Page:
The loot itself ranges from standard numeric equipment to more mystic gear that has special effects which trigger similarly to secondary abilities. While even the easy difficulty is no pushover, perhaps partially due to the learning curve, players on higher difficulties may be inclined to go back to earlier dungeons and grind for better gear or hit the Arena. The Arena area will get newer challenges whenever the player finishes a region in the main story. The Arena challenges are essentially harder versions of previously unlocked songs with modifiers such as debuffs that never go away during the fight. There are also side quest versions of different songs which unlock after they are first beaten and are tied to online leaderboards. In fact, basically every song is scored and high scores, like any competent music game, are listed online and ranked. Now, the songs themselves range from licensed to original music, and even unreleased material. With a total of fifty songs, and DLC plans in the works to either add additional song packs or full story sections to go with the new songs, the library is already very promising. Fights even drop currency to use in a free listening room for those who just want to hear an unlocked song again. Finally, players who love just playing through the songs can pick the Free Play mode from the dynamically changing main menu and play through a list that would look familiar to any Rock Band or Guitar Hero veterans out there.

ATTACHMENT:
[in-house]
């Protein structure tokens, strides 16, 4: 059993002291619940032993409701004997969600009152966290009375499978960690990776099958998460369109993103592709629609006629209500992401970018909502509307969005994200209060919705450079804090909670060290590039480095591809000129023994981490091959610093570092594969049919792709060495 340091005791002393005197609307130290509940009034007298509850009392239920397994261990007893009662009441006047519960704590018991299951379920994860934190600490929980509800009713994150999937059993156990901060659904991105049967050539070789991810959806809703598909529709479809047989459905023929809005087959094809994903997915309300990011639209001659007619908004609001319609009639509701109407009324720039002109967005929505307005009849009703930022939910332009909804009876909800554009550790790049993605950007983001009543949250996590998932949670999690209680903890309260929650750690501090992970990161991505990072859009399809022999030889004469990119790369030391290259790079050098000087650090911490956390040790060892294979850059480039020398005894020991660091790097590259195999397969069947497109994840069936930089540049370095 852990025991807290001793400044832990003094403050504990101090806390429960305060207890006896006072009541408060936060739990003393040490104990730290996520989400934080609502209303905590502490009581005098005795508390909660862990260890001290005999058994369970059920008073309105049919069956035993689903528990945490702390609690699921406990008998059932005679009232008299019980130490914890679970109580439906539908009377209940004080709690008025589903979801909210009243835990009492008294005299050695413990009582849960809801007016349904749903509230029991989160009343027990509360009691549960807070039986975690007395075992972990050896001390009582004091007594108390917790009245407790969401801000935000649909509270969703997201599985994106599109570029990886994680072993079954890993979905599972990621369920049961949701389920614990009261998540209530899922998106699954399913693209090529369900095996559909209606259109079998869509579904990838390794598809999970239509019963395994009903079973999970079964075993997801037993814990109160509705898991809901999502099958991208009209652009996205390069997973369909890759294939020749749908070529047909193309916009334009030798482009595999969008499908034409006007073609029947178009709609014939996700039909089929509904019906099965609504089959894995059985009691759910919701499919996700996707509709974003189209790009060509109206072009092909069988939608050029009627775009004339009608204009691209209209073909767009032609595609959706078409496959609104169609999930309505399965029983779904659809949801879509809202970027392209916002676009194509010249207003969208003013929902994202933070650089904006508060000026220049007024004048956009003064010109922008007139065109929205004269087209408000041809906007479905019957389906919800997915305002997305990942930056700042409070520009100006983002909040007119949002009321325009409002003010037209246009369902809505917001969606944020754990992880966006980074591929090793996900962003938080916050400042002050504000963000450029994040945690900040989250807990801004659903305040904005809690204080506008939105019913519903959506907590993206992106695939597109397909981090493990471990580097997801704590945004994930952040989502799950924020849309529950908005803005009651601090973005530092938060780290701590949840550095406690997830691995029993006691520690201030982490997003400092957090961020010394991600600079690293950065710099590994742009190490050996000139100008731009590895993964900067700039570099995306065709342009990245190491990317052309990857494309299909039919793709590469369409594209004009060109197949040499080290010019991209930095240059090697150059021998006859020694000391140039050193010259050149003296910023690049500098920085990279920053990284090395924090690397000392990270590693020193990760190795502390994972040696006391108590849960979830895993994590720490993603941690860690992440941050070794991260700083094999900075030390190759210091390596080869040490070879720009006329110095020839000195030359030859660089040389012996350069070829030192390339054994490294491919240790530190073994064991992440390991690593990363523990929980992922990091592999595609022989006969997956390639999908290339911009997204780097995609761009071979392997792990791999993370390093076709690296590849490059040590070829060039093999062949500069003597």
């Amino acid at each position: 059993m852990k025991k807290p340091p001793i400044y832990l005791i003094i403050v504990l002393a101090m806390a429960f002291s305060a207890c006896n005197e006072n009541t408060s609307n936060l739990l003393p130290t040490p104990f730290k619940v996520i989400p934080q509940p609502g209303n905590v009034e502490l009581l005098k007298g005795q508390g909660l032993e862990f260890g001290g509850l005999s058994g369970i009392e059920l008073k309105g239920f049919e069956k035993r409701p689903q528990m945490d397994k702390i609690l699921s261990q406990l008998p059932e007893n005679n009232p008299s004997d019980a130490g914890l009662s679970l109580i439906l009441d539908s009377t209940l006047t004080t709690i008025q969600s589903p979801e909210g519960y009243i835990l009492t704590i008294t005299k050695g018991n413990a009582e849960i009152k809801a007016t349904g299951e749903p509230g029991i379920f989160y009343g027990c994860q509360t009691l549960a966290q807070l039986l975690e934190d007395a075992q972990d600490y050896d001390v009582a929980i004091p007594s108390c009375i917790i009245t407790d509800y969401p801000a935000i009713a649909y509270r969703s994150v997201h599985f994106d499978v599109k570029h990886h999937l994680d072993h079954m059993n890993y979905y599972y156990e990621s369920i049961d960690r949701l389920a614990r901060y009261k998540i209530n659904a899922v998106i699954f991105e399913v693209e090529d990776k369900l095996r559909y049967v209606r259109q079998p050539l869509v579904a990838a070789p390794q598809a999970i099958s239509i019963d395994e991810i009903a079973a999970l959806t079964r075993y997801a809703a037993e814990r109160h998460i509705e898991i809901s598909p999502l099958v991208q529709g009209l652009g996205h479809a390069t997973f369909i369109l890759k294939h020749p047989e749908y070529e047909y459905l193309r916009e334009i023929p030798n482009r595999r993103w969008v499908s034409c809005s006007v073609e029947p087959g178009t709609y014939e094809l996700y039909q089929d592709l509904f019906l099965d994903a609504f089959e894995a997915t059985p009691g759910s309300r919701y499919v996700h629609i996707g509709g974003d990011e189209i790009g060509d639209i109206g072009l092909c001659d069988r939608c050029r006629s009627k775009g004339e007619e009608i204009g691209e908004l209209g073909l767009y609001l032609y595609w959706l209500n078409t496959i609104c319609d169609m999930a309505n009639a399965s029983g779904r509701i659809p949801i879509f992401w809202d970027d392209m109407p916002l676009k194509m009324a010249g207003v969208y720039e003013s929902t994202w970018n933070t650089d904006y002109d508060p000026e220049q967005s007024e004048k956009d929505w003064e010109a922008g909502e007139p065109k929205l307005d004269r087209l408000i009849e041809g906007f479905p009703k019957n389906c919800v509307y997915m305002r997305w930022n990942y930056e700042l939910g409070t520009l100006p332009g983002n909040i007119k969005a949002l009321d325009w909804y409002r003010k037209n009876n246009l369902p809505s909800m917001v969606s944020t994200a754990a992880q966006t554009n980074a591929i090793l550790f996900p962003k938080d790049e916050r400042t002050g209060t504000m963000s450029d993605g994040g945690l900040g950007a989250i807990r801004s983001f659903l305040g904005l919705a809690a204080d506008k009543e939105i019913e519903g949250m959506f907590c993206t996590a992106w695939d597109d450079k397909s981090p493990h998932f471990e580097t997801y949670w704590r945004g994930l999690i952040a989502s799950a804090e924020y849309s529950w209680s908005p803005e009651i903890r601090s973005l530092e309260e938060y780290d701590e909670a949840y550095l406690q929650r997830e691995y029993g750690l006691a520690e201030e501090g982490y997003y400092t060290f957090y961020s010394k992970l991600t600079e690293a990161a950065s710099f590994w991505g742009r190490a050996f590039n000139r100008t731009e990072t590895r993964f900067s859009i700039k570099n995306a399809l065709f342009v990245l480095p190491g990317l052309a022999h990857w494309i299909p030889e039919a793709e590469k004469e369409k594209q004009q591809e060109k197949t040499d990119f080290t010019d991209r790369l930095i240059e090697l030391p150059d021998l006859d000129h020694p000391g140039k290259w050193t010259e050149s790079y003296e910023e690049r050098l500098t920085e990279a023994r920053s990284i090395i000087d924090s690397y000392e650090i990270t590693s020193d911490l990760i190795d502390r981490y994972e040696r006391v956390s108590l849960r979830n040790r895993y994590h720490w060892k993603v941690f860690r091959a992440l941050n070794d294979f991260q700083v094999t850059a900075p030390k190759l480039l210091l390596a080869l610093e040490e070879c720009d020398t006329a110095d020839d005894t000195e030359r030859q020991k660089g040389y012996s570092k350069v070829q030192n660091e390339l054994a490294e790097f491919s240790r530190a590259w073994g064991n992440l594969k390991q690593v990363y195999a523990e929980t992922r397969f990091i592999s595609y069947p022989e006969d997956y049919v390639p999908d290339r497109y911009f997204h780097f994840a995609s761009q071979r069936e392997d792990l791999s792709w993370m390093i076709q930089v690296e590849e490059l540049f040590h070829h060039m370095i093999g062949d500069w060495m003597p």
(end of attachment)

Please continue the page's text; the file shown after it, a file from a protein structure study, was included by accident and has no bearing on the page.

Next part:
While this has only scratched the surface of what goes into Metronomicon‘s uncompromising mix between deeper RPG elements and rhythm gaming mechanics, an easy way to look at it is as an active turn-based RPG with rhythm gaming elements where the player’s ability to switch lanes and match the beat determines the turn and move order. Puuba have done an impressive job making what looks like an interesting game with a high skill ceiling, potentially doing justice to both the rhythm and RPG genres contained within. With a runtime of about 6 to 8 hours, music lovers will likely get the most out of The Metronomicon, but fans of tactical turn-based RPG mechanics will still have plenty to chew on as well during that playtime. It is hard to say, however, if fans of one genre or the other will be able to sit through the game’s challenges, as a proficiency in both gameplay styles is required to progress. Regardless, the true heights The Metronomicon will achieve with its genre-mixing won’t truly come to light until it releases on PC and Mac later this year.